Rizal in Rome

Dear Readers,

In case some of you would like to help raise the life size bronze statue of our National Hero Dr. Jose P. Rizal in Piazzale Manila in Parioli, Rome, here is a worthwhile project…  Donations are EE 1,000 upwards.

Thank you,

Toto Gonzalez


Cynthia Romualdez Velez

McKinley Road,

Forbes Park, Makati City

February 21, 2011

As I went about the City of Rome last year, I visited the Piazzale Manila in the prestigious district of Parioli where hundreds of Filipinos, mainly migrant workers, converge daily around a bust of our national hero Dr. Jose Rizal. It is their gathering place away from home.

This year marks the 150th year since the birth of Dr.  Rizal (June 19, 2011). To celebrate this incredibly significant milestone, a life size bronze monument at Piazzale Manila is proposed to replace the existing bust which is currently one of the tiniest Rizal monuments worldwide.

The story of Dr. Rizal represents the courageous spirit of migrant Filipinos, the “heroes” of our generation. Today, Italy is home to more than 150,000 Filipinos. The legacy of Dr. Jose Rizal is not only for migrants, but also for the children of Filipino Italians who must learn to appreciate the life, teachings and patriotism of our national hero.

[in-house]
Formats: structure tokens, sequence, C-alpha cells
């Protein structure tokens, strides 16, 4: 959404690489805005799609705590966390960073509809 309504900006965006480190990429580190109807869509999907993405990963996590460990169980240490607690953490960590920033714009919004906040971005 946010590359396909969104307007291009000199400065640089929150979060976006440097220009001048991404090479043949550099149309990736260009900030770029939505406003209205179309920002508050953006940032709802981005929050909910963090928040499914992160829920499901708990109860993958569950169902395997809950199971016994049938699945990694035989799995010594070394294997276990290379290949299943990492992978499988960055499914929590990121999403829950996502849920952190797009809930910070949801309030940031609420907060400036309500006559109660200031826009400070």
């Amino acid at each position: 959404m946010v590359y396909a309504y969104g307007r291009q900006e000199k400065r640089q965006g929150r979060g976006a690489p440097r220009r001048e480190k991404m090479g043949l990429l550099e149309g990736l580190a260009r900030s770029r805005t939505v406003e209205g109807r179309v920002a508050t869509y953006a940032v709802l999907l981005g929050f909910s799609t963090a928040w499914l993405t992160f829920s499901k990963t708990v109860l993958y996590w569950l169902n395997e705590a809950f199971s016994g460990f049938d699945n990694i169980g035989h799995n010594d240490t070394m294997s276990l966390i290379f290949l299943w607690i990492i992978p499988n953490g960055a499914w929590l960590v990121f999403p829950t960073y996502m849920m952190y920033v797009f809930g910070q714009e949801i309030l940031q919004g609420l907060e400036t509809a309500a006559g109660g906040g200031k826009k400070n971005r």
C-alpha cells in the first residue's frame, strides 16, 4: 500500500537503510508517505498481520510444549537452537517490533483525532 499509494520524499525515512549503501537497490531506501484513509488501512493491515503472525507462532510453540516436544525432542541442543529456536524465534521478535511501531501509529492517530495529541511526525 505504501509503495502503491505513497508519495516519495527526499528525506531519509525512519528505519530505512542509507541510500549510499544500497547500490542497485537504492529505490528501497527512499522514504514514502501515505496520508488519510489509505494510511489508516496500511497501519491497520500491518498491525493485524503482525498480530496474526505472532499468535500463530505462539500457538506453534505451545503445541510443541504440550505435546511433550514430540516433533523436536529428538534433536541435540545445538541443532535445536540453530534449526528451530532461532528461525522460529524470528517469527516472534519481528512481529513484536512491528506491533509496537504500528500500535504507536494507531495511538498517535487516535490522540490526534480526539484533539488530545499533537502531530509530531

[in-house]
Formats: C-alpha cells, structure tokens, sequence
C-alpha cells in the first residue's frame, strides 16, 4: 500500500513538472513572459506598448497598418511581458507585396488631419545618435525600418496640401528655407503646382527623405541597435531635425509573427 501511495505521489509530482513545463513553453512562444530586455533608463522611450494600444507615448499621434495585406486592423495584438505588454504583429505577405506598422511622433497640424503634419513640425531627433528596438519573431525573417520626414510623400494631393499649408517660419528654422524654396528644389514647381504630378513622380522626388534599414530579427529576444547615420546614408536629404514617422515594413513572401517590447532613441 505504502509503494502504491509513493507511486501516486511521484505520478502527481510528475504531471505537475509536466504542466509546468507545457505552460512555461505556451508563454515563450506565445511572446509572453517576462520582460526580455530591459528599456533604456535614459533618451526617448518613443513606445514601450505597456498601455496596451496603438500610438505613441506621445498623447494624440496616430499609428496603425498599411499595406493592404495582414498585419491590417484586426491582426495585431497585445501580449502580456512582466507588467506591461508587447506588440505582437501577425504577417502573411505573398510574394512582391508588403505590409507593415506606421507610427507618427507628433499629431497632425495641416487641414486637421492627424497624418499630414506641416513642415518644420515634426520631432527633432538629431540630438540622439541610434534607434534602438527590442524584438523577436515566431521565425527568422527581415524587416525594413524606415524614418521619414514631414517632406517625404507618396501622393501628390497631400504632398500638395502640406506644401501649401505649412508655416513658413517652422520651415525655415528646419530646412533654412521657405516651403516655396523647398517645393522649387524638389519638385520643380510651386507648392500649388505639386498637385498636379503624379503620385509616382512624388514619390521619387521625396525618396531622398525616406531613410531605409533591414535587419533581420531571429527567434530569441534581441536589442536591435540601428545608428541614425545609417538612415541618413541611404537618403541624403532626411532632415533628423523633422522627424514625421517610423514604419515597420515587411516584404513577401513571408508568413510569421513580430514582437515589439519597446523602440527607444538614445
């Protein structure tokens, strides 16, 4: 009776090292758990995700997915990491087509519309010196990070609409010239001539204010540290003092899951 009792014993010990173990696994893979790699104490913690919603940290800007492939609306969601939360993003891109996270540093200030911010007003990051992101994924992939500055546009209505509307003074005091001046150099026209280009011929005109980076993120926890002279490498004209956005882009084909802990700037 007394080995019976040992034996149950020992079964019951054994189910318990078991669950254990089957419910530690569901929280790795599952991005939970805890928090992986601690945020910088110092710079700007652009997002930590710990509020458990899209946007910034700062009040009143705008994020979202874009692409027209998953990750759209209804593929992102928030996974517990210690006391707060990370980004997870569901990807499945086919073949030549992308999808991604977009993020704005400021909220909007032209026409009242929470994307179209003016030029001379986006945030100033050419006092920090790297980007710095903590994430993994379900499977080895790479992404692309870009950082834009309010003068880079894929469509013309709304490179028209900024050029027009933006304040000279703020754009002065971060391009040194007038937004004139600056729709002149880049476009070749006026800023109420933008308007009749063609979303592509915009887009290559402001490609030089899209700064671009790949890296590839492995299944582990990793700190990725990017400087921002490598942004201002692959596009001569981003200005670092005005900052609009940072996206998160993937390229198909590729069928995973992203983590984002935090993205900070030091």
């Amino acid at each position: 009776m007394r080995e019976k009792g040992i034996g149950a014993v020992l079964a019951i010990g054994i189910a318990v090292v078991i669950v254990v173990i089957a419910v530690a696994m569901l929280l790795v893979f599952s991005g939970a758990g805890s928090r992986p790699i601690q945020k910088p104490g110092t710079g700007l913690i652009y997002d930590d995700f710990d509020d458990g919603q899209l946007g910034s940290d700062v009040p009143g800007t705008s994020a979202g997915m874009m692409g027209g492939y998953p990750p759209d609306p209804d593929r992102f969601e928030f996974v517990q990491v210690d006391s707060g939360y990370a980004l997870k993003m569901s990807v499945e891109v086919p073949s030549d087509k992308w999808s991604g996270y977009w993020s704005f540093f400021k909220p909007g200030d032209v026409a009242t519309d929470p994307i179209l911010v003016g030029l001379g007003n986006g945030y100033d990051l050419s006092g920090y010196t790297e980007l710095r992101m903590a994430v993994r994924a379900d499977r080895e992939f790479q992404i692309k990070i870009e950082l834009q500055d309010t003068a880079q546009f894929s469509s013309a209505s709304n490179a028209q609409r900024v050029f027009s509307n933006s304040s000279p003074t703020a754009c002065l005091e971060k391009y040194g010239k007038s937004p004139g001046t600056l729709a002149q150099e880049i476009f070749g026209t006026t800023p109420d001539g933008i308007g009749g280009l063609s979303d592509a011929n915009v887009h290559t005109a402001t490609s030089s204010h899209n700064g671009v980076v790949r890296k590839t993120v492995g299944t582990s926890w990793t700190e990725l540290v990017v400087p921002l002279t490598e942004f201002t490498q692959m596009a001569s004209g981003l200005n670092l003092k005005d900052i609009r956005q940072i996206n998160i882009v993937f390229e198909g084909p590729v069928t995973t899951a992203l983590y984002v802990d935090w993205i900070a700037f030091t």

The Philippine Embassy to the Holy See, through the efforts of Ambassador Mercedes A. Tuazon, has been granted by the City of Rome, the necessary permits to erect the new life size bronze statue of Dr. Rizal. In coordination with the Ambassador, we appeal to your generosity to help make this project a reality.

The artist to be commissioned is still under consideration. It will either be an Italian, Giorgio Conta, or a Filipino master based in Rome, Tomas Concepcion.  Both have made life size bronze statues of Pope John Paul II which are now considered some of the best modern statues in the Vatican.

Total project cost is €28,000 euro (twenty eight thousand euros).  The cost of the bronze statue is €25,000 euro and €3,000 euro for the transportation, installation and improvements of the island at Piazzale Manila where the statue will be mounted. The park covers an area of 1,248 square meters with a beautiful fountain at the center of this mini park.

As the legacy of your generosity as a donor, your name will be immortalized on a plaque on the monument or in a time capsule in Rome.  Your tax-deductible charitable donation will be directed through the Center for Peace Asia Foundation, Inc., who will issue the charitable tax receipts. Ms. Lydia L. Sison is in-charge of receiving the donations address is 391 Dr. J. Fernandez Street, Highway Hills, Mandaluyong City 1550 Metro Manila Philippines, telephone (632) 5311314.

I hope this project will find favor with you as it pays fitting homage to our national hero in the eternal City of Rome. Please do not hesitate to contact me if you require more information or details. Thank you very much for your kind consideration.